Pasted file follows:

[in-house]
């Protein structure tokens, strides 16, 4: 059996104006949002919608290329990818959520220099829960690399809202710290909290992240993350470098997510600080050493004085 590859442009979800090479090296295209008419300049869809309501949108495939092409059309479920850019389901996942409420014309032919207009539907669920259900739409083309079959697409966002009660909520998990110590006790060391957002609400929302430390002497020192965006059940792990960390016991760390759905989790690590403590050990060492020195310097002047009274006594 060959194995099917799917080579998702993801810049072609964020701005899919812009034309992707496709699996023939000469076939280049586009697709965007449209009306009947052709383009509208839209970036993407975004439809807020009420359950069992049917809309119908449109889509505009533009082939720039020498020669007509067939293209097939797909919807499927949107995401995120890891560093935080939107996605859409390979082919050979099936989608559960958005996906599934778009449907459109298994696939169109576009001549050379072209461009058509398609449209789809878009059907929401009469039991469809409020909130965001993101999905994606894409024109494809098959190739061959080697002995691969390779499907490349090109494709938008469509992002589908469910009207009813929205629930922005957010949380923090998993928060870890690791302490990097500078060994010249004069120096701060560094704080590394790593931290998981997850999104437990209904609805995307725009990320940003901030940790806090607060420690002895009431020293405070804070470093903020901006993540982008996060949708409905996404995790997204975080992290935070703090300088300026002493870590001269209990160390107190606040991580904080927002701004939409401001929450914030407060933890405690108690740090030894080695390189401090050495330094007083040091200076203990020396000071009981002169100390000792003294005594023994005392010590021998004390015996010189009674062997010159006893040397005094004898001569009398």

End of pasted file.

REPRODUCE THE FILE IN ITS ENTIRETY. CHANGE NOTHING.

[in-house]
């Protein structure tokens, strides 16, 4: 059996104006949002919608290329990818959520220099829960690399809202710290909290992240993350470098997510600080050493004085 590859442009979800090479090296295209008419300049869809309501949108495939092409059309479920850019389901996942409420014309032919207009539907669920259900739409083309079959697409966002009660909520998990110590006790060391957002609400929302430390002497020192965006059940792990960390016991760390759905989790690590403590050990060492020195310097002047009274006594 060959194995099917799917080579998702993801810049072609964020701005899919812009034309992707496709699996023939000469076939280049586009697709965007449209009306009947052709383009509208839209970036993407975004439809807020009420359950069992049917809309119908449109889509505009533009082939720039020498020669007509067939293209097939797909919807499927949107995401995120890891560093935080939107996605859409390979082919050979099936989608559960958005996906599934778009449907459109298994696939169109576009001549050379072209461009058509398609449209789809878009059907929401009469039991469809409020909130965001993101999905994606894409024109494809098959190739061959080697002995691969390779499907490349090109494709938008469509992002589908469910009207009813929205629930922005957010949380923090998993928060870890690791302490990097500078060994010249004069120096701060560094704080590394790593931290998981997850999104437990209904609805995307725009990320940003901030940790806090607060420690002895009431020293405070804070470093903020901006993540982008996060949708409905996404995790997204975080992290935070703090300088300026002493870590001269209990160390107190606040991580904080927002701004939409401001929450914030407060933890405690108690740090030894080695390189401090050495330094007083040091200076203990020396000071009981002169100390000792003294005594023994005392010590021998004390015996010189009674062997010159006893040397005094004898001569009398």